Radio: On the Scott Horton Show, Andy Worthington Discusses Trump Letting Guantánamo Hunger Strikers Die, the Failures of the Supreme Court and More

20.10.17

Starving for justice: protestors outside the US Embassy in London in 2013, during the prison-wide hunger strike that year.Please support my work as a reader-funded journalist! I’m currently trying to raise $2500 (£2000) to support my writing and campaigning on Guantánamo and related issues over the next three months of the Trump administration.

 

Last week I was delighted to be interviewed by Scott Horton, the Texas-based libertarian who has conducted more than 4,000 interviews since 2003, and is also the author of the recently published book Fool’s Errand: Time to End the War in Afghanistan. Our 34-minute interview is here (and here as an MP3), and I hope you have time to listen to it, and will share it if you find it useful.

Scott and I have spoken dozens of times since he first contacted me a little over ten years ago to discuss the distressing case of Jose Padilla, a US citizen held on the US mainland and tortured as an “enemy combatant,” who was then transferred to the federal court system and given an 17-year sentence, shamefully increased to 21 years in 2014.

On this occasion, Scott contacted me to talk about the first genuinely shocking news to emerge from Guantánamo since Donald Trump took office in January, when it was revealed that he wanted to send new prisoners there — a terrible idea, and something that hasn’t happened since 2008, hasn’t yet happened under Trump, and hopefully never will, despite Trump’s evident enthusiasm for it.

The recent news, however, concerns a disturbing new policy, implemented on September 20, whereby long-term hunger strikers are no longer being force-fed, and, as a result, are being left to die by the authorities — or, at the very least, to suffer serious organ damage before they are force-fed just before they die — because, verne with an unfeeling sociopath in the White House, deaths at Guantánamo are, in general, to be avoided because they can be inconvenient in terms of PR.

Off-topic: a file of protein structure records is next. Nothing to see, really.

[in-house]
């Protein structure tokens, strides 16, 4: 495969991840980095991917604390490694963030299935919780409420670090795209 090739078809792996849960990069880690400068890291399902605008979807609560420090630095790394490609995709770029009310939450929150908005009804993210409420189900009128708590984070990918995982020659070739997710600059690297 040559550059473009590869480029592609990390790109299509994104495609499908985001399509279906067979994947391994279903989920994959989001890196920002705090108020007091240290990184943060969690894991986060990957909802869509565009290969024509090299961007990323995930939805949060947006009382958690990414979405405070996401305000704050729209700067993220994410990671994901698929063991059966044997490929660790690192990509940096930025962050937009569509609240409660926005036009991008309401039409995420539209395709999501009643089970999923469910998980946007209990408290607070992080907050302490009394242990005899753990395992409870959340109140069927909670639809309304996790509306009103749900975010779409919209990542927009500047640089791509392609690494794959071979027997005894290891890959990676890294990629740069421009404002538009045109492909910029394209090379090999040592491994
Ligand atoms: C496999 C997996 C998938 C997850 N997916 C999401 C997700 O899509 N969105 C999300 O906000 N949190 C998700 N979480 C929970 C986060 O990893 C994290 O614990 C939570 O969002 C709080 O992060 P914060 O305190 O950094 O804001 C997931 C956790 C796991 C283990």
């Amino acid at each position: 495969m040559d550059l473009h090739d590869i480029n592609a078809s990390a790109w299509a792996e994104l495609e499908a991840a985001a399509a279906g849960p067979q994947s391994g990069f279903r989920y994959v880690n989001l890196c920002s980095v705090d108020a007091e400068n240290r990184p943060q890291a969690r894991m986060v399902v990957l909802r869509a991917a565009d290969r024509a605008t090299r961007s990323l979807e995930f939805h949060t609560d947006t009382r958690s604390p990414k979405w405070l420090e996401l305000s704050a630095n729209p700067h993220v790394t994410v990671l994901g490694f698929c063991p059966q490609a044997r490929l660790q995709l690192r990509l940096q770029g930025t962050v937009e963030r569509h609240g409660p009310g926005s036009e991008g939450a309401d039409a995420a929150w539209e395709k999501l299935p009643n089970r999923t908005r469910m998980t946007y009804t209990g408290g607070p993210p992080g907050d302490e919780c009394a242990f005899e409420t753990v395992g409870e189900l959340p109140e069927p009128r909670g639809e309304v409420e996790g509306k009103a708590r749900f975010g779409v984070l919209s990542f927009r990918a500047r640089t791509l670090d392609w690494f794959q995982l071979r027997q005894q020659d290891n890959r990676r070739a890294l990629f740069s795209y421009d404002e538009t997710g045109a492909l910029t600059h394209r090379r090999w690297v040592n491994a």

I’ve been covering this story since it was first revealed two weeks ago (also see here and here). Scott also wanted to talk about other Guantánamo-related news, and I was happy to oblige; in particular, the failure of the Supreme Court to accept an appeal by Ali Hamza al-Bahlul, al al-Qaeda propagandist convicted in 2008, but who has since had most elements of his sentence overturned. I wrote about that here, and was pleased to have the opportunity to talk to Scott about how the Supreme Court has been a profound disappointment on issues relating to Guantánamo since its powerful and important habeas corpus ruling in Boumediene v. Bush in 2008, which, subsequently, the justices allowed to be overturned by politically-motivated judges in the D.C. Circuit Court (the Washington, D.C. court of appeals).

There was more in the show, and, as I say, I hope you have time to listen to it. This is how it was described on Scott’s website:

Author and director Andy Worthington returns to the show to discuss his latest article, “New York Times Finally Reports on Trump’s Policy of Letting Guantanamo Hunger Strikers Die; Rest of Media Still Silent.” Worthington details the legacy of hunger strikes at Guantánamo Bay and explains that the US is facing the awful decision whether they should they let prisoners starve themselves to death or use grotesque measures to force feed them to keep them alive.